What Do You Think, Mr. Ramirez?: The American Revolution in Education
reviewed by Mayme Francyne Huckaby, Cameron Potter & Stephanie Cole — July 12, 2018
Title: What Do You Think, Mr. Ramirez?: The American Revolution in Education
Author(s): Geoffrey Galt Harpham
Publisher: University of Chicago Press, Chicago
ISBN: 022648081X, Pages: 224, Year: 2017
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Geoffrey Harpham begins What Do You Think, Mr. Ramirez?: The American Revolution in Education, with the personal history of the books namesake. Arriving on the shores of Florida some fifty years ago, Mr. Ramirez, a Cuban immigrant, had no money, no English, no American relatives, no friends, no papers (p. 3). Along a path paved with hard work and determination, Mr. Ramirez scraped together a living, learned English, earned his GED, and found his way into a community college. There, he enrolled in a literature class in order to fulfill his degree requirements. He struggled. The instructor, noticing him helplessly staring at Shakespearean poetry, approached him and asked, Mr. Ramirez, what do you think? (p. 3). Mr. Ramirez had no idea what he thought and realized no one had ever asked him such a question. Recognizing the desire to hone his independent voice and thought, Mr. Ramirez completed his associate degree and continued his education, eventually retiring as a professor emeritus of comparative literature.
The author argues that Professor Ramirezs miraculous journey is one of many such stories from the American education system, which is too often criticized for its failures in spite of many successes. Dr. Ramirez inspired Harpham to explore how American education was constructed to maximize the possibility that such miracles might occur (p. 5).
Like Dr. Ramirez, many others have experienced the possibilities that education can provide, including immigrants, refugees, people of color, and women. Each of these groups, however, has fought to access these possibilities. The following review will highlight insightful areas and also note an important element which is absent from this historical account: the struggles for gender and racial equality that are also part of the history of American educational institutions and systems.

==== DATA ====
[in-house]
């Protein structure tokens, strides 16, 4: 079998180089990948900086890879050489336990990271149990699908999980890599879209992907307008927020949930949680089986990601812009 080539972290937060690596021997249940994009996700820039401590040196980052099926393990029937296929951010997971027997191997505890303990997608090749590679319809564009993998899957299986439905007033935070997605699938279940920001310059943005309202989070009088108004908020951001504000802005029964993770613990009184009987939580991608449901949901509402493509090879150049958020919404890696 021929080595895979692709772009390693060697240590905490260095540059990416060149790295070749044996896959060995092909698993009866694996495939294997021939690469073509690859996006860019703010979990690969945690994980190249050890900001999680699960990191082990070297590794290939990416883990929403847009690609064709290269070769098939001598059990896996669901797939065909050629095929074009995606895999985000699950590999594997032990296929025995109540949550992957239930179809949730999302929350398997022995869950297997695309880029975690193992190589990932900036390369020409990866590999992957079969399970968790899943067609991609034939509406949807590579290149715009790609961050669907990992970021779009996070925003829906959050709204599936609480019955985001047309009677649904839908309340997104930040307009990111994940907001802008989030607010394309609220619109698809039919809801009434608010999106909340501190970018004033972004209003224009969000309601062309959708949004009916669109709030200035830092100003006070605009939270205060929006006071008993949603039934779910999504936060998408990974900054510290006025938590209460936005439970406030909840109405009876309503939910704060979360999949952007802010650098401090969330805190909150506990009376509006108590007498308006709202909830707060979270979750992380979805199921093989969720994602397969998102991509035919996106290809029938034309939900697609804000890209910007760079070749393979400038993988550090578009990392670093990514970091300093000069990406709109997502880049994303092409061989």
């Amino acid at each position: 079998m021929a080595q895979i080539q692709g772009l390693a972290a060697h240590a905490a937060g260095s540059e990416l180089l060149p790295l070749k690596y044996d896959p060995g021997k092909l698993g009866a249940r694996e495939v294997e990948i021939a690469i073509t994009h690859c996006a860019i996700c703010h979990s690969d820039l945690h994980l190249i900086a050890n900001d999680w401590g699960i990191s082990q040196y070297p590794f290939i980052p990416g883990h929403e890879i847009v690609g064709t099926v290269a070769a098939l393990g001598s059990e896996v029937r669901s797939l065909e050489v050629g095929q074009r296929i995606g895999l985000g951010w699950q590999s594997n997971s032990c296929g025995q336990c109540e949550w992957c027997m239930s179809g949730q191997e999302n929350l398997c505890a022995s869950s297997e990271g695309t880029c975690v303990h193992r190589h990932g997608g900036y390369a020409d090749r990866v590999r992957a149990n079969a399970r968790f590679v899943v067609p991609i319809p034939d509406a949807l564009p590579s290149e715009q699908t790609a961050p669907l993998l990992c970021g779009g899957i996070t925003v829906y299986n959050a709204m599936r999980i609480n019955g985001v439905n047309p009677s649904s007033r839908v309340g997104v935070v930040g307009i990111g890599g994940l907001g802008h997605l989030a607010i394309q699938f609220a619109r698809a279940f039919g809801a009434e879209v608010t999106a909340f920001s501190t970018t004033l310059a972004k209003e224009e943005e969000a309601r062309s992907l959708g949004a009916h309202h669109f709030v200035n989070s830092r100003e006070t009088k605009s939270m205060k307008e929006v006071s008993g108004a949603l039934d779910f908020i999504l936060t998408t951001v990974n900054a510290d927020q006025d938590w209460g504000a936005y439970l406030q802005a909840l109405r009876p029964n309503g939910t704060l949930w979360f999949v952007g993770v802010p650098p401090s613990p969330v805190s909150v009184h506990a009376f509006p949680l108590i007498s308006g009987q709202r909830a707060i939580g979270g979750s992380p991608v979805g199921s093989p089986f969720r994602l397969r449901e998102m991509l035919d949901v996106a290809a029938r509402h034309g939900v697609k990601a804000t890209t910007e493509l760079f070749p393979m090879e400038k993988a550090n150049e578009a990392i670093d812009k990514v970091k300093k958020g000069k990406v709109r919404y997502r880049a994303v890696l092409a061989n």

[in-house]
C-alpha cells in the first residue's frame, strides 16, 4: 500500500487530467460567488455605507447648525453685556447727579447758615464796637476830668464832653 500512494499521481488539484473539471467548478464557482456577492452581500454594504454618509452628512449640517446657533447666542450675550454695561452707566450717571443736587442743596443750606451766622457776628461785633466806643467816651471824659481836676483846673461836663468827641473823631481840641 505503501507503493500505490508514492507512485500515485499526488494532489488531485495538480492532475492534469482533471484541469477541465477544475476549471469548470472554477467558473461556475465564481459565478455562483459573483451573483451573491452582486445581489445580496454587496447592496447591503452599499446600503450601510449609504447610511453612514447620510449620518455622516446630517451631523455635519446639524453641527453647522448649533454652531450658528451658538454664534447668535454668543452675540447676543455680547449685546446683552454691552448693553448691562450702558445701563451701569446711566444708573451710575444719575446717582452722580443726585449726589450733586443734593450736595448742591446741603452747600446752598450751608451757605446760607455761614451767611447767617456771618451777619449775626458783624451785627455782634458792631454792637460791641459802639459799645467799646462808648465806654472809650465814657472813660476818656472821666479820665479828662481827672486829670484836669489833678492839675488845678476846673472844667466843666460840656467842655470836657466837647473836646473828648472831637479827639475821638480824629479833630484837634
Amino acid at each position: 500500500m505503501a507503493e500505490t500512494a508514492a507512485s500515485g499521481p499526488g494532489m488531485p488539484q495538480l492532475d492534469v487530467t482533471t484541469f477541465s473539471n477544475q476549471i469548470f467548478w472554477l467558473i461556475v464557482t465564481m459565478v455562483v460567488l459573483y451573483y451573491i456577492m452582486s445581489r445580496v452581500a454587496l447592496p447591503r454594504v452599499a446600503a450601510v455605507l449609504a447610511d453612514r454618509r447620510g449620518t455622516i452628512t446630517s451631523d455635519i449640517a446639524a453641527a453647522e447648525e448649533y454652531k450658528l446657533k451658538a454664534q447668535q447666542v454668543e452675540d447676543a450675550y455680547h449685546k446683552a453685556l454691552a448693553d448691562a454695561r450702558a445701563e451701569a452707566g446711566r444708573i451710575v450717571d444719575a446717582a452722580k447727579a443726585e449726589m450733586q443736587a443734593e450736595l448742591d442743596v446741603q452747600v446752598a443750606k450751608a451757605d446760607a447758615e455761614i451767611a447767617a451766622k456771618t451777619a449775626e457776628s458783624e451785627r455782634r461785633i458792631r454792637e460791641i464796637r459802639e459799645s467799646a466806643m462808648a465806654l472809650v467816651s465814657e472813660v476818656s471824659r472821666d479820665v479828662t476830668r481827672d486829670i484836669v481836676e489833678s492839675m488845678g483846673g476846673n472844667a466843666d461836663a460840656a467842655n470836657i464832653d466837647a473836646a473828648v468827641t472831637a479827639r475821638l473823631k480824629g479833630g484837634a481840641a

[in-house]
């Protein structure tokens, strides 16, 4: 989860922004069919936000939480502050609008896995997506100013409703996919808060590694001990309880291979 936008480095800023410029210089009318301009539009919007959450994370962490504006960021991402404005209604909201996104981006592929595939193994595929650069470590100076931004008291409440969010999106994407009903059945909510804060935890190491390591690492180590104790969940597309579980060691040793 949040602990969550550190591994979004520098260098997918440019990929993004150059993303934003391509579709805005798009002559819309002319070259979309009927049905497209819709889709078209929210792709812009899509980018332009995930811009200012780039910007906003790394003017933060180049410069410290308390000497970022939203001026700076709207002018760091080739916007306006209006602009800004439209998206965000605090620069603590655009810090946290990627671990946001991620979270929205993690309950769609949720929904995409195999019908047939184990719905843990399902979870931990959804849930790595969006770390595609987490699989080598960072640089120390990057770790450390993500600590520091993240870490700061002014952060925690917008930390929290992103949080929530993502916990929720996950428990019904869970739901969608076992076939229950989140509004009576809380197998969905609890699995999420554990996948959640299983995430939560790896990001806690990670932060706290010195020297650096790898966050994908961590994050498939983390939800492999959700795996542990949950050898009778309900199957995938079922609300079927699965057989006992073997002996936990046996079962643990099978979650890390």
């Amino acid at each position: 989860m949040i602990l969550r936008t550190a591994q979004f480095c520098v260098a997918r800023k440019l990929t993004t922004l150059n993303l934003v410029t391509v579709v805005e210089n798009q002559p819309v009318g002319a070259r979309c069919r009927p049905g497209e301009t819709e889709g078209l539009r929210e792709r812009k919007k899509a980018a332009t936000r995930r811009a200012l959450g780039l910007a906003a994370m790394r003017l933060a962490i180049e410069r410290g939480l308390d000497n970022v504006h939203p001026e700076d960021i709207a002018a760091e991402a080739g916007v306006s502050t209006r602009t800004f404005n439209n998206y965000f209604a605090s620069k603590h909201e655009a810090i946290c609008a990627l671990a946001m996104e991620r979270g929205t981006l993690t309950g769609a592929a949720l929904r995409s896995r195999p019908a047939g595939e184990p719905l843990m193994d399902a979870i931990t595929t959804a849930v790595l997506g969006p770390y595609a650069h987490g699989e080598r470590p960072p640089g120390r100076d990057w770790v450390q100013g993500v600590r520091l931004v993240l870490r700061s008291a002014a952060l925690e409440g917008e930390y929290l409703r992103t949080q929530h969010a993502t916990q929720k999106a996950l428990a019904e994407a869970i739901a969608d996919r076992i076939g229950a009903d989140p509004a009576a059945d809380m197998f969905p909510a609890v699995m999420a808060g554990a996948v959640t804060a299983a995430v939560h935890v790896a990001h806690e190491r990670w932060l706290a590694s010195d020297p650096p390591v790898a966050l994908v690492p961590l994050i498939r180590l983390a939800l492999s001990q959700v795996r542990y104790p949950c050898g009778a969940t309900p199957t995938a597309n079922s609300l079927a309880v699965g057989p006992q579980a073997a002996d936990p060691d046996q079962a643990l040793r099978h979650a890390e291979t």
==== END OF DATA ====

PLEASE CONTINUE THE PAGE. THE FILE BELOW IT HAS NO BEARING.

Harpham discusses Americas founding commitment to individual reading and understanding, a populist practice driven by a religious imperative (p. 52). He notes early Americans commitment to reading and interpreting the Bible for themselves, arguing that independent thought was one of the key principles behind the American Revolution and the foundation of American democracy. He then relates this to education in the humanities and literature, a key aspect of which is learning to interpret and analyze texts.
What Do You Think, Mr. Ramirez? comes at a particularly salient time with modern debates regarding DREAMers, immigration reform, border walls, and other Trump administration policies to make America great again. Key strengths of American education, as experienced by Dr. Ramirez, are now viewed as liabilities and campaigned against. Harpham describes the current American education system as, decentered, plural, resistant to top-down directionhardly systematic at alland, of course, derivative from ideas and traditions developed elsewhere (p. 167). Nonetheless, he argues:
The American system is different in ways that reflect a national self-understanding that has been articulated and affirmed throughout the course of its history. The most foundational of the ideas I have been discussing is the right of each person to his or her opinion even on matters of great consequence. This right entails not only a commitment to a civil society predicated on difference, dissent, and persuasion, but also a determination to refine and discipline the process of opinion formation and argumentation in order to limit the potential for anarchy and tyranny that threatens a society in which public opinion plays such an important role. (p. 168)
Harpham fails to recognize the barriers to the expression of opinion (as well as the exclusion from a voice in the democratic process) experienced by marginalized groups, particularly women and people of color. While he offers a compelling and insightful account of the history of the American educational system, the fact that racial and gender inequalities were not thoroughly discussed is problematic, especially since Dr. Ramirez is the center around which this book revolves.
American educational history is not only a roadmap of where we have been, but also provides insights about where we might be headed. Harphams compact history closes by describing the role education, literature, and intention have in helping us continually rediscover America by identifying the principles and practices that will best realize, in the contemporary world, certain fundamental principles that have served the nation well (p. 171). Clearly the humanities and literature have been instrumental, as have civil rights struggles and their legal and policy implications. No doubt each of these were part of Dr. Ramirezs success.